Limits to Clean Energy

I’ve been meaning to talk about the comparison between carbon-based energy and clean energy in terms of global warming. One way this comes up is when the delusionists bring up “heat island” effects. Somebody who doesn’t understand that the greenhouse warming is already observed will pipe up that “maybe it’s just the amount of energy we’re using”.

Well let’s get some numbers. A CO2 doubling is usually treated as a top-of-atmosphere imbalance of about 4 W/m^2 with fast (century delay or shorter timescale) feedbacks included. What would the comparable number be for ordinary, sensible, net-emission-free energy usage?

Well, here’s a site claiming “Using 1995 figures provided by the World Bank, in that year, the world’s energy consumption totaled 316 quadrillion BTUs.” OK that’s 316,000,000,000,000,000 = 3.16e17 BTUs = 9e16Watt-hour = 9e13 KwH = 9e13/7e9 KwH/capita-yr = 12800 KwH/capita-yr = 12800/(365*24) Kw/capita = 1.4 Kw. So the average person and all his or her support infrastructure currently burns about 1400 watts, night and day. That seems believable.

Then the world wattage is 1.4e3 * 7e9 = about 1e13 W. The area of the world is 5.1 e8 km^2 = 5.1e14 m*2. So the direct heating of existing energy is on the order of 1e13/5e14 W or about 1/20 watt per square meter. Compare this with 2 watts of anthropogenic greenhouse forcing, on its way to 4.

This is in line with what I got all the other times I worked it through, it’s just verging on noticeable but is certainly not comparable to anthropogenic greenhouse forcing. Even if everyone lived at much higher US power consumption levels, this would still be a small forcing, about 1/3 W/m^2, comparable to observed solar variability.

But in the 8 July 2008 issue of EOS, whose website, proudly proclaiming its mission for the advancement “through unselfish cooperation in research, [of] the understanding of Earth and space for the benefit of humanity.” doesn’t make available to nonmembers, Eric Chaisson of Tufts and Harvard puts a different spin on this story. He suggests that this comfortable margin is not as comfortable as all that under conventional growth scenarios.

He points to theories that 1) economic growth is tightly coupled to energy growth and 2) economists believe healthy economic growth is at least on the order of 1%/annum sustained. Suppose we stipulate these ideas. When does non-greenhouse anthropogenic global warming become a problem? High school level computations suffice for an estimate on the order of 450 years for a global warming of 10 degrees Celsius. Higher growth rates bring that point much closer. And nothing in the assumptions allows the warming to stop there.

Accordingly, even in the total absence of an anthropogenic greenhouse effect, the world cannot sustain indefinite increases in energy use. Either the coupling of growth to energy or the growth itself will necessarily stop. Blithely ignoring the discount rate and thinking like a geophysicist, Chaisson concludes as follows:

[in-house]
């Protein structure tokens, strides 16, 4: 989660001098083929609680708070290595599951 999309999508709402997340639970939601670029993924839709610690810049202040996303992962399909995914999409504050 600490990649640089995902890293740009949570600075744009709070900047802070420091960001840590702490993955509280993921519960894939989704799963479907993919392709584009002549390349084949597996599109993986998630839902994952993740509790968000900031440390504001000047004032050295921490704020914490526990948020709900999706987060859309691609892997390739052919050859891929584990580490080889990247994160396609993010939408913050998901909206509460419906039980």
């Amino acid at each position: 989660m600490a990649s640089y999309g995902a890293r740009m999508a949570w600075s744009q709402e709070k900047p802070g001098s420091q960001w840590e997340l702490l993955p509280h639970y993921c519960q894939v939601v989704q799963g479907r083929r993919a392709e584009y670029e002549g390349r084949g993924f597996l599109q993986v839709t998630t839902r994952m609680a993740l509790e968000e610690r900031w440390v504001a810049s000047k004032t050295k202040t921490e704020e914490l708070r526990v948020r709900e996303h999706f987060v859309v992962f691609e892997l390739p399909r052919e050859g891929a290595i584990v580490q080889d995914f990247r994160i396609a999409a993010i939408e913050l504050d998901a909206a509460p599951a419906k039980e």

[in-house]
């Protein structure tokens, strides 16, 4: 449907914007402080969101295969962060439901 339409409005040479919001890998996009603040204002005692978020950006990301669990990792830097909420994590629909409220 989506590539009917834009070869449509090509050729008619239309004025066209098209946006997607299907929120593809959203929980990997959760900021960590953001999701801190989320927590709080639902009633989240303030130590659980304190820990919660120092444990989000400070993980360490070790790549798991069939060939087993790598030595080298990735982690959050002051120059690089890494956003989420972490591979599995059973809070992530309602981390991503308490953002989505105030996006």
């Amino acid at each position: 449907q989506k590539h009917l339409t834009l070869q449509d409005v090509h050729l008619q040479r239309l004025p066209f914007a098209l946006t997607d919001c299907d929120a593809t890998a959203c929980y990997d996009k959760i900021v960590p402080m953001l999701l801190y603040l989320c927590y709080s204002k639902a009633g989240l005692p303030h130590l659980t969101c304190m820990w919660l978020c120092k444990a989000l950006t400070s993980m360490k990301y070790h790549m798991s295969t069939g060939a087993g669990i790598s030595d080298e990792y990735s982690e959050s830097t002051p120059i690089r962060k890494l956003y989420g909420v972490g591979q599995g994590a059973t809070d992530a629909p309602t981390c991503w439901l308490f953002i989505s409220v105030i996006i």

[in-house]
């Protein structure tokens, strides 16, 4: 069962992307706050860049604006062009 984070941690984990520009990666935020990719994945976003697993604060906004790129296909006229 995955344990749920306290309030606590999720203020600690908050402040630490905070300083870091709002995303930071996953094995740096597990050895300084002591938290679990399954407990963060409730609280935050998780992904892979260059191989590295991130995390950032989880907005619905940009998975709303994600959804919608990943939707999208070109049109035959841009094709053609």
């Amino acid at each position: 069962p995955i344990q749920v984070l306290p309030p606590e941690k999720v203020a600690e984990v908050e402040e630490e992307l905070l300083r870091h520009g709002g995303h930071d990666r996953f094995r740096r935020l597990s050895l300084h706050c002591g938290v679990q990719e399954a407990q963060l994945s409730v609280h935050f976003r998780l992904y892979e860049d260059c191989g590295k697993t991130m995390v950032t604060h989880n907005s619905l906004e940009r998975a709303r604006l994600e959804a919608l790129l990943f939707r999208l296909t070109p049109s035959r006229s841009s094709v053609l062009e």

Even acceding that the above assumptions can only be approximate, the heating consequences of energy use by any means seem unavoidable within the next millennium – a period not overly long and within a time frame of real relevance to humankind.

More than any other single quantity, energy has fostered the changes that brought forth life, inetlligence, and civilization. Energy also now sustains society amd drives our economy, indeed grants our species untold health, wealth and security. Yet the very same energy processes that have enhanced growth also limit future growth, thereby constraining solutions to global warming. Less energy use, sometime in the relatively near future, seems vital for our continued well-being, lest Earth simply overheat.

Got that? It’s a fundamental limit to growth from which there is no escape (short of escape velocity) It won’t cut in soon but if none of the other ones do, this one will eventually show up. The future of the planet has fundamental limits.

Update: Tidal notes that this limit does not apply to earth-based renewable energy, i.e., directly or indirectly solar. The question of what fraction of that we can appropriate is not obvious to me, but the total is vast. A quick follow-up on the calculation above indicates that solar forcing (after relection) is about 4000 times human energy consumption. We appropriate a good fraction of it already for food, though.

If we assume that we can appropriate 10% of that energy effectively at most (allowing some for a biosphere, some for food production, and some for insurmountable inefficiency in the conversion process) that leaves some 8 or so doublings. At 1 % growth that is about 560 years until we run out of renewables. Still in the same ballpark as Chaisson’s numbers. At 3% growth in a pure renewables scenario, we run out of sources of renewables in 180 years.

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